From the editor

The 'hunt' for less packaging

Easter is just around the corner. And for many, that means coloring hard-boiled eggs, opening up pastel-colored baskets filled with chocolates and other goodies, and (my favorite part) hunting for eggs. Unfortunately, I’m “too old” to do the egg hunt now, but there’s a new kind of egg hunt people in the packaging industry are participating in: the search for Easter eggs without excessive packaging.

Packaging an oval product in a rectangular box is bound to leave some air space in the packaging. But according to Jo Swinson, liberal democrat MP for the Scottish county of East Dunbartonshire who published her annual Easter egg packaging report, “Easter eggs provide some of the worst examples of excess packaging that can be found on supermarket shelves.”

The report compares 10 brands of Easter eggs and their packaging changes measured from 2007 to 2010. The last three years, Lindt held the title as the most excessively packaged Easter egg. But this year, Guylian took the spot, producing an egg that takes up only nine percent of the box.

On a more positive note, the overall average weight of Easter packaging is down four percent this year, thanks to several brands committed to making their products more eco-friendly. Sainsbury’s ranked number one in the highest volume-of-egg to volume-of-packaging ratio and Nestle ranked first as the most recyclable egg in the market. Last year, Nestle UK removed plastic packaging from its Easter egg range and reduced its packaging by 30 percent. This year, Nestle UK’s eggs are 90 percent recyclable (an increase of 10 percent from last year) and feature clear recycling information on the back of its boxes.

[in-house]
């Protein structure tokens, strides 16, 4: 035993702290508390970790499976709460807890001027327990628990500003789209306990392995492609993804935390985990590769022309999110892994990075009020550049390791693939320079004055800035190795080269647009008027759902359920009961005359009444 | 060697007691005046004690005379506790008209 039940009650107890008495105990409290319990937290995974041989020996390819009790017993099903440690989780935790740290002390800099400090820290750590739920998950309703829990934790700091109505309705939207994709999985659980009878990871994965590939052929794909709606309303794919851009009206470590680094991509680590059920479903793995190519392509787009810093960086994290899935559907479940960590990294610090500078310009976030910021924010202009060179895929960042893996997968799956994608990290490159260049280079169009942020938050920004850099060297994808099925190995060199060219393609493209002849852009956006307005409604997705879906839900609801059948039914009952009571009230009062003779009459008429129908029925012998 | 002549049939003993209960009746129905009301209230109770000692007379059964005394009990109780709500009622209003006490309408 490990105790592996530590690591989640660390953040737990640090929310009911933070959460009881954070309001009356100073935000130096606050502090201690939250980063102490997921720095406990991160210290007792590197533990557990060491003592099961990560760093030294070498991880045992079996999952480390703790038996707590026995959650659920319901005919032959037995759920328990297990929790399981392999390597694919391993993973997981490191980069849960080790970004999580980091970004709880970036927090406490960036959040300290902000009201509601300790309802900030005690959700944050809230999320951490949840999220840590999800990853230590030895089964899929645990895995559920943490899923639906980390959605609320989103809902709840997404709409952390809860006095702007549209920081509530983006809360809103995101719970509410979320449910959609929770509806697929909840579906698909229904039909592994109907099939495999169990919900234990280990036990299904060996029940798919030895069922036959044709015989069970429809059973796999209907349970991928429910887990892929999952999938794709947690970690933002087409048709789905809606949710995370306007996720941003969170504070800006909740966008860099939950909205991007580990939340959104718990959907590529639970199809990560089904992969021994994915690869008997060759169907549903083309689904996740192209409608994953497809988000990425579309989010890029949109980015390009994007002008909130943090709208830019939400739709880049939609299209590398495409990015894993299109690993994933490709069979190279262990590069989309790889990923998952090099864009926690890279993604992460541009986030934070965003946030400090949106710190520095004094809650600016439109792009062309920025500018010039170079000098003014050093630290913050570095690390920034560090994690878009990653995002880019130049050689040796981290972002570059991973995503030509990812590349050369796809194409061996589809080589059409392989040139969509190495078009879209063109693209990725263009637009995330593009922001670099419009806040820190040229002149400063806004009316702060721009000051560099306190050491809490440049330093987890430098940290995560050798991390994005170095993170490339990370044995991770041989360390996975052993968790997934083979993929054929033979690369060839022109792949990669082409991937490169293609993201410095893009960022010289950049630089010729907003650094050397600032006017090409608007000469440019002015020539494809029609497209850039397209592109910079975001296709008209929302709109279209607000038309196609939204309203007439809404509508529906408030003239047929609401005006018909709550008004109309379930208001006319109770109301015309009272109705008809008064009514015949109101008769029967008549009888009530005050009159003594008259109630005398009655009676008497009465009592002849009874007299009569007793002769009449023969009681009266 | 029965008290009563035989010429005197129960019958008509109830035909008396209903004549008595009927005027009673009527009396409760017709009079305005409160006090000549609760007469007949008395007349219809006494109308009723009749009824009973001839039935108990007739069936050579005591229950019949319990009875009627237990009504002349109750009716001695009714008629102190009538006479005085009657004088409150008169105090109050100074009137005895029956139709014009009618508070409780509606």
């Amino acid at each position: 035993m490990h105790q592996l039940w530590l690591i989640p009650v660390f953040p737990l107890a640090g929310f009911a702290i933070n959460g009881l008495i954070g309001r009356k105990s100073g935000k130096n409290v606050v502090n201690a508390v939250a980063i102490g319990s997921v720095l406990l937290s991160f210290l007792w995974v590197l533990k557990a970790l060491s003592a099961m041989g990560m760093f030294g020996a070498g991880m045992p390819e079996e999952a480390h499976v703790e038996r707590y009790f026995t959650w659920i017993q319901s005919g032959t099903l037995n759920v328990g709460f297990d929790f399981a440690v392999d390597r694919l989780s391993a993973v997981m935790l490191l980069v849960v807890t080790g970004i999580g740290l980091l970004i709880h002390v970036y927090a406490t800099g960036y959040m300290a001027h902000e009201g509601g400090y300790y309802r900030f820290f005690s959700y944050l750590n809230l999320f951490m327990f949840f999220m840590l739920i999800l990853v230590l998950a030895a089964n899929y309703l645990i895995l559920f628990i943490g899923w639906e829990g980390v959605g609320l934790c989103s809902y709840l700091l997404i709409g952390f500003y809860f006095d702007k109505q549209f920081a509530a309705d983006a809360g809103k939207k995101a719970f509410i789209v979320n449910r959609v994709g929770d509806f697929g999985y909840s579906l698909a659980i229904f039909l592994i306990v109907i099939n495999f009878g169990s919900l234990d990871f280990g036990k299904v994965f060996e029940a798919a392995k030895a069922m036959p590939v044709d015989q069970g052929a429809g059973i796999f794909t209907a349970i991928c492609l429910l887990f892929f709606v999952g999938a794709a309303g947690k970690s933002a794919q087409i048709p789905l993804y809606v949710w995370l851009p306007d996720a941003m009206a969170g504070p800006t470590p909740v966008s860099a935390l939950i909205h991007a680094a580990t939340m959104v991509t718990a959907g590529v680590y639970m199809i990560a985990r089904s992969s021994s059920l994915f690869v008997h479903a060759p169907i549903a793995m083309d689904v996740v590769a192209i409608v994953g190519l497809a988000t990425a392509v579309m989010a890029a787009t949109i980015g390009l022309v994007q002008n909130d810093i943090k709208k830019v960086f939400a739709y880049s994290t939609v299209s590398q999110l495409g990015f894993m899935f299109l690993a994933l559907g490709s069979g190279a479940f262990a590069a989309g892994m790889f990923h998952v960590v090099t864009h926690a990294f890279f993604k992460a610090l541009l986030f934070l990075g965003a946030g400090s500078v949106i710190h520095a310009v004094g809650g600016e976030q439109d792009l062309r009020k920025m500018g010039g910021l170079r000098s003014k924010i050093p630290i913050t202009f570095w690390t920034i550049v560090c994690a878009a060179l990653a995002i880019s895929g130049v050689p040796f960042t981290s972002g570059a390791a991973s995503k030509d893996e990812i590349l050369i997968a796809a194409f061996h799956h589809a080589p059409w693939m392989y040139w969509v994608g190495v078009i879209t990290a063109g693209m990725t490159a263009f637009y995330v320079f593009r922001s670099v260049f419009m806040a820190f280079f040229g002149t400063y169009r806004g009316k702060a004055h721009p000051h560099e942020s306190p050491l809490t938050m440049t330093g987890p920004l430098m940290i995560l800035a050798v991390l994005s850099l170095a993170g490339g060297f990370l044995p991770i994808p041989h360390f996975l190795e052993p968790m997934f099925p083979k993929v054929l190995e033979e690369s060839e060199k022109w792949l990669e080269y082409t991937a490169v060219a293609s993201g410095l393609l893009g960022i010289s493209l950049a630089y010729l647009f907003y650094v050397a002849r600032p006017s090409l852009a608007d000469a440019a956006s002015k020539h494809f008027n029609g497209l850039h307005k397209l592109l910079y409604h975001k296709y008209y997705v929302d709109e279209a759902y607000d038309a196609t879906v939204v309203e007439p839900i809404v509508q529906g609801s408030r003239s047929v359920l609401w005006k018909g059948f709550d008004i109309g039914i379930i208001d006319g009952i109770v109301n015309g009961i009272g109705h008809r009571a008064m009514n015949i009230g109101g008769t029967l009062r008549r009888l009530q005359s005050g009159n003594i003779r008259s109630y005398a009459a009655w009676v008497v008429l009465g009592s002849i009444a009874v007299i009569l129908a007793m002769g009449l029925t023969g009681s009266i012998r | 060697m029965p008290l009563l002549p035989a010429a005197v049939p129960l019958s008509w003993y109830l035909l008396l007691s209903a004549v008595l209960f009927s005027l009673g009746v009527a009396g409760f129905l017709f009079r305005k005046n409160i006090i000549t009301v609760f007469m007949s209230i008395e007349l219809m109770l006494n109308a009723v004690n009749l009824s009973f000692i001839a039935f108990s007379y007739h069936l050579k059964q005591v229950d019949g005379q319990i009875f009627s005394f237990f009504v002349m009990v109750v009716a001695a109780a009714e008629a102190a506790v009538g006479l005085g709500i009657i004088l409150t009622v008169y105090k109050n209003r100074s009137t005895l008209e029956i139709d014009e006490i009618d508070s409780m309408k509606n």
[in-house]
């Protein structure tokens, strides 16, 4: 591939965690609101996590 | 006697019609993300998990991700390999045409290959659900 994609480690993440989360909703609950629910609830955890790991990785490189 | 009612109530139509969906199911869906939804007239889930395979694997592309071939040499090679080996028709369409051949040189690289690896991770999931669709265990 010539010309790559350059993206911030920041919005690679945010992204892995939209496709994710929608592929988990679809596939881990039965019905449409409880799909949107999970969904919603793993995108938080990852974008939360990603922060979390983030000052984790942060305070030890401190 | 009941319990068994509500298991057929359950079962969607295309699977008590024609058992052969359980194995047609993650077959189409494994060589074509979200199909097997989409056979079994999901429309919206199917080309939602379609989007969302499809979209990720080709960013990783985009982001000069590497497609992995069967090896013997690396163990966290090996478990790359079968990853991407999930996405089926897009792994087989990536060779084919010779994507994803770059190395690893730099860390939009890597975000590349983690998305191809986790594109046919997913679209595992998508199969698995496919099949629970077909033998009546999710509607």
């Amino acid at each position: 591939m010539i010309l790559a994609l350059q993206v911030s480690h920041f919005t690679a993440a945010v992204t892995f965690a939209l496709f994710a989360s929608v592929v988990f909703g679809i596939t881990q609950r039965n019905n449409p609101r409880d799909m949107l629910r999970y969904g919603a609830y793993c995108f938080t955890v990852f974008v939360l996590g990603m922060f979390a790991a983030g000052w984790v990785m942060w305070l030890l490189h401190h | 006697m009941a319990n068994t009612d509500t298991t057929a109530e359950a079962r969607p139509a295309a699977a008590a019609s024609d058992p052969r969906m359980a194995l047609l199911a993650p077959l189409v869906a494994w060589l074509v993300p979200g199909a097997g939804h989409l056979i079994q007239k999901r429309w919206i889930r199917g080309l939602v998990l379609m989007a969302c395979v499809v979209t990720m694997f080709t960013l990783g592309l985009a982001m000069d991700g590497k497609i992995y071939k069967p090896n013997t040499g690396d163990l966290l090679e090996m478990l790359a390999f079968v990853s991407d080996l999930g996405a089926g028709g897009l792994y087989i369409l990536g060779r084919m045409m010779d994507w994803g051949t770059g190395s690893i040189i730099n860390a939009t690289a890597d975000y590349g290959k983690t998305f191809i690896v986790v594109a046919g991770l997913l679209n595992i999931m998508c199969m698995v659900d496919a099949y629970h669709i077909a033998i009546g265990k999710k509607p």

Then there are brands that ditched the box completely and stuck with only a foil wrapper. Cadbury’s “Eco-eggs,” Lindt chocolate bunnies and Nestle’s Milkybar hollow chocolate cow are a few examples. And luckily, according to Swinson, this type of packaging is increasing.

Filled eggs would be easy enough to wrap in foil without worrying about product protection. But delicate hollow chocolates are another story. Unless they’re made unusually thick, they’ll likely need an outer box for protection. In that case, I’d encourage brands to go the Nestle route and commit to 100 percent recyclability. If you can’t reduce the amount of packaging, you can make it recyclable or even reusable.

The function of a package will always be to protect the product and appeal to consumers. But when consumers aren’t looking for excessive packaging, why not give them what they want?

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